Meet the new Congress: Younger and more female, it’s still mainly lawyers and career politicians

Voters wanted change, but they may not get all that much in 2015

Republican Mia Love speaks with supporters after winning the race for Utah's 4th Congressional District during the Utah State GOP election night watch party, in Salt Lake City, Nov. 4, 2014. (AP Photo/Rick Bowmer)
Republican Mia Love speaks with supporters after winning the race for Utah's 4th Congressional District during the Utah State GOP election night watch party, in Salt Lake City, Nov. 4, 2014. (AP Photo/Rick Bowmer)

In 2014, voters hated Congress and elected to change it, giving Republicans control of the Senate and an even wider majority in the House. But are the politicians they sent to Washington all that different from the ones they kicked out?

Some things will change in 2015. There will be more women serving in the 114th Congress, which opens Tuesday, than ever before, 104 in total.  And the House Republican majority, with 247 members, will be the party’s largest since 1929. But some things about Congress will remain the same: There will still be plenty of lawyers and career politicians.

With lawmakers back in Washington convening the new Congress, Yahoo News takes a look at the new class of politicians getting ready to join the most unpopular band of people in America this side of Nickelback.

More women than ever, but still not close to proportional

The House and Senate will include 104 female members — just breaking the record set by the 113th Congress in 2012. Notably, 38-year-old Mia Love, of Utah’s fourth district, will become the first black Republican woman ever to serve in Congress, after winning office on her second try. Other firsts include Republican Sen. Joni Ernst, who is the first woman ever elected to Congress from Iowa, and 30-year-old Elise Stefanik, a New York Republican who is the youngest woman ever elected to the House.

Of the 74 new members of the House and Senate elected in November, 18 percent are women. In 2015, women will comprise 19 percent of the Senate overall. Most research shows that women need to make up about a quarter to a third of any given workplace before they start having real influence as a demographic block, so it’s unlikely the new numbers will ring in any major changes. And of course there’s still a huge gap between the representation of women in office and their power at the polls; female voters made up 51 percent of the electorate in 2014.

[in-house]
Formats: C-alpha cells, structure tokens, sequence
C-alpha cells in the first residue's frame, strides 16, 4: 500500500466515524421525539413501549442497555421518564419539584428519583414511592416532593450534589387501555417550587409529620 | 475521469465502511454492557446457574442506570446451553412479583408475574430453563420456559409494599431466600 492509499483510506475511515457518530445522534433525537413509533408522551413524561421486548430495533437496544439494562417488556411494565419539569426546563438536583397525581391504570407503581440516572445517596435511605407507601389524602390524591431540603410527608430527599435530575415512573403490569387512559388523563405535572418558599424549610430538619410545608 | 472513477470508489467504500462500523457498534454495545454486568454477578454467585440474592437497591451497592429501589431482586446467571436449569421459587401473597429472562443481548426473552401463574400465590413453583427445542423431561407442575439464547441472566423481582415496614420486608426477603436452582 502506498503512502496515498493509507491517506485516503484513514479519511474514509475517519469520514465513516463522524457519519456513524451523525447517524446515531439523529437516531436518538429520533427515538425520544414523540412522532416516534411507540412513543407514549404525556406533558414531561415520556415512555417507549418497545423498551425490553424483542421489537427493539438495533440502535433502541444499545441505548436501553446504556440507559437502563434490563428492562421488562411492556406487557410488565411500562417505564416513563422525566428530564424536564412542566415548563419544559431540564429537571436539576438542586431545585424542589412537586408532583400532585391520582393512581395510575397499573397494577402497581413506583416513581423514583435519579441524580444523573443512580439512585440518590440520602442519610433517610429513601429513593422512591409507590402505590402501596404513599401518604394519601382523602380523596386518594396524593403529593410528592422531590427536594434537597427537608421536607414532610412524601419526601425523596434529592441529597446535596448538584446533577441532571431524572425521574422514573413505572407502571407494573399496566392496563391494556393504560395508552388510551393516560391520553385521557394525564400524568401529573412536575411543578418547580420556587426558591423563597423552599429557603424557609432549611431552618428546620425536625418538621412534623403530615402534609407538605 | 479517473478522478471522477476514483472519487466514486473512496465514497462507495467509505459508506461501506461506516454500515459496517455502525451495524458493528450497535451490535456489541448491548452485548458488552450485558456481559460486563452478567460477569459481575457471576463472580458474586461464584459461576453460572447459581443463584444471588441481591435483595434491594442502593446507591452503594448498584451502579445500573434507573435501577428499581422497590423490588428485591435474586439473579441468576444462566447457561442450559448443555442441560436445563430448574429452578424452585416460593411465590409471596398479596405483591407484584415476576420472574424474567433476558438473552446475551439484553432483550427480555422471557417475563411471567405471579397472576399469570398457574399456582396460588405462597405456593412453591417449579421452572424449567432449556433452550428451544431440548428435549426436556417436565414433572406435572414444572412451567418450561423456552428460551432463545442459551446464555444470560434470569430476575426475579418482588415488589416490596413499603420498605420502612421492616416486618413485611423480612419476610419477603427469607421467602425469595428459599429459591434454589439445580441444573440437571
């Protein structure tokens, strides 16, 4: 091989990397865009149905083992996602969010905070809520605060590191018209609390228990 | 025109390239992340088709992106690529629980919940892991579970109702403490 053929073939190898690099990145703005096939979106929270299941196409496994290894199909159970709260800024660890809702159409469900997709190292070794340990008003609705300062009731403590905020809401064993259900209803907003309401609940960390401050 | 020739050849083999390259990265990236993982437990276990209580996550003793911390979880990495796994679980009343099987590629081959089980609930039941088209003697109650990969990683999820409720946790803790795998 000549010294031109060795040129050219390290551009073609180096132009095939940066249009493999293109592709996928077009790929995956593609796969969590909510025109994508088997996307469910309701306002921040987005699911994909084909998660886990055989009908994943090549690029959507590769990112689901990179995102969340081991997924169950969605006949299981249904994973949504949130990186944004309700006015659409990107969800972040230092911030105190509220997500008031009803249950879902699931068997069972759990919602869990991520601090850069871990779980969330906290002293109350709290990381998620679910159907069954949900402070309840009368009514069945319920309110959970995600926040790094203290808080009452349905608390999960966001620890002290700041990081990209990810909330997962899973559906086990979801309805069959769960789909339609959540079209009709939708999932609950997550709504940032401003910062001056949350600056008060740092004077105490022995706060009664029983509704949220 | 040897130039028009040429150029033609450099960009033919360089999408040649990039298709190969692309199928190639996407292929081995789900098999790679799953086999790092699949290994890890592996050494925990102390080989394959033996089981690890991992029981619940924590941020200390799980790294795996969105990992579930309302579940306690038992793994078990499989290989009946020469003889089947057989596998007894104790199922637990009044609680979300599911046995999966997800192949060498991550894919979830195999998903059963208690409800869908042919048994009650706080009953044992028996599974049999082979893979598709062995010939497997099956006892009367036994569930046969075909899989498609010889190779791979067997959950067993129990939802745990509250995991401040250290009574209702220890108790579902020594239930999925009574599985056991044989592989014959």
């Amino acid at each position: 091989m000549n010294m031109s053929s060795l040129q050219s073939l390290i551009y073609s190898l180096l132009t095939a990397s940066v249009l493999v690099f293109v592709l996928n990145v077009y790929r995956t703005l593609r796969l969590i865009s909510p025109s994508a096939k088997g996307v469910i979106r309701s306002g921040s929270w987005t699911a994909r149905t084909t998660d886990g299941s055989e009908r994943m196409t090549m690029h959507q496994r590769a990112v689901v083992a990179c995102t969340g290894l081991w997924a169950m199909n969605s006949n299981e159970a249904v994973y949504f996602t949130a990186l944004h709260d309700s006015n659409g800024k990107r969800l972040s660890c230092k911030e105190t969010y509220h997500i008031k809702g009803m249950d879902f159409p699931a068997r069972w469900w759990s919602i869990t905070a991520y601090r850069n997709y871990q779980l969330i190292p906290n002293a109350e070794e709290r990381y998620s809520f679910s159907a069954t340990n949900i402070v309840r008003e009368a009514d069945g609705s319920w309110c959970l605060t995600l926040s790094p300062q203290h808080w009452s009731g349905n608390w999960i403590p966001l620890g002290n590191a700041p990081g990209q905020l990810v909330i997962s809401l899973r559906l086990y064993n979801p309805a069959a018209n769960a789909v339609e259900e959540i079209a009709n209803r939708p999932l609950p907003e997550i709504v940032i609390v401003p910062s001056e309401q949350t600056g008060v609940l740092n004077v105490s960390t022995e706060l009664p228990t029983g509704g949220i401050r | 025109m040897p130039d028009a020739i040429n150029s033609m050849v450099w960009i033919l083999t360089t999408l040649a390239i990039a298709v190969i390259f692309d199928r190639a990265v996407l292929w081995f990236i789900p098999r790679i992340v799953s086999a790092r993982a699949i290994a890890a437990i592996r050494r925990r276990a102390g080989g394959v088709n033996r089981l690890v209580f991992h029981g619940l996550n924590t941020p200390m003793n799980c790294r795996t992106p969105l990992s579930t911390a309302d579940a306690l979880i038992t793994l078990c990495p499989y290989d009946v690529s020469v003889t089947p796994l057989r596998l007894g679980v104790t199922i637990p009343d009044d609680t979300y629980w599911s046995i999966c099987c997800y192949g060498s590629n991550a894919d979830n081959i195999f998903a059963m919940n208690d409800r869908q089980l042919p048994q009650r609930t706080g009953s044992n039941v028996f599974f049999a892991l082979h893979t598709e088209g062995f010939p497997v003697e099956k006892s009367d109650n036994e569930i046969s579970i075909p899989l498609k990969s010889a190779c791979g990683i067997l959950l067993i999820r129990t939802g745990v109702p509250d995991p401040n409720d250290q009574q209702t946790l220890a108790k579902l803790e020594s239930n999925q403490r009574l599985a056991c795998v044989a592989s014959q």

Only getting younger

With many veteran lawmakers announcing they would not seek reelection in 2014, Congress lost approximately 644 years of collective experience from retirements alone in the House, according to Pew Research, and 132 years in the Senate.

The turnover of more experienced lawmakers has been a trend over the past few election cycles, as many seasoned politicians were either defeated or discouraged from running again because they anticipated being challenged and losing.

Over the last six years, the average length of service as well as the average age of politicians serving has declined, especially in the Senate, according to data compiled by the Congressional Research Service. In 2009, the average age of senators was 63.1 years old, and the average for first-term was 57.1. By 2013, the average age of senators was 62 years old, with the average for new members dropping to 53.

Moreover, according to Pew, by 2014, the majority of U.S. senators — 54 of them — were in their first term, the most since 1981.

The new class of members is even younger: Of the 74 newly elected members of Congress, 14 percent are between ages 30 and 39, 28 percent between 40 and 49, 33 percent between 50 and 59, and only 20 percent above age 60.

That’s still much older than the U.S. population as a whole, though, where the most common age is now 22 years old and the average age of the population has dropped markedly, according to the U.S. Census Bureau. The median age is now 37 years old.

Senate Minority Leader Mitch McConnell of Ky., center, hosts a gathering of new GOP Senators-elect in his office on Capitol Hill in Washington, Wednesday, Nov. 12, 2014. From left are: Sen.-elect David Perdue, R-Ga., Sen.-elect Cory Gardner, R-Colo., Sen.-elect Ben Sasse, R-Neb., Sen.-elect Mike Rounds, R-S.D., Sen.-elect Joni Ernst, R-Iowa, McConnell, Sen.-elect Shelley Moore Capito, R-W.Va., Sen.-elect James Lankford, R-Okla., Sen.-elect Tom Cotton, R-Ark., Sen.-elect Thom Tillis, R-N.C., and Sen.-elect Steve Daines, R-Mont. (AP Photo/J. Scott Applewhite)

Anyone need a lawyer?

Despite this new blood and the campaign narratives about bringing change to Washington, two professions stand out for sending the largest numbers of people to D.C.: law and politics. Not exactly a surprise there — very few U.S. candidates win a Senate seat in their first attempt at running for office, and many congresspeople start out in state legislatures.

Of the 74 new members, 55 have prior political experience, according to the National Journal’s new-member data files.

Though lawyers still dominate, their ranks are shrinking slightly: Of House members, 37 percent — 160 people — will be lawyers in 2015. So will 53 percent of senators. In the last Congress, 39 percent of the House members were lawyers, along with 57 percent of U.S. senators.

Four new lawyers were elected to the Senate and 16 were elected to the House in 2014, according to a list published by the National Law Journal.

Though this new class of members is packed largely with politicians who have arrived in office along more conventional paths, there have always been some outlier House members with more interesting careers.

Sixteen new members — four in the Senate — have military experience. Two of the new women, Ernst and Arizona GOP Rep. Martha McSally, are among that number.

Only 14 of the new members graduated from the Ivy League.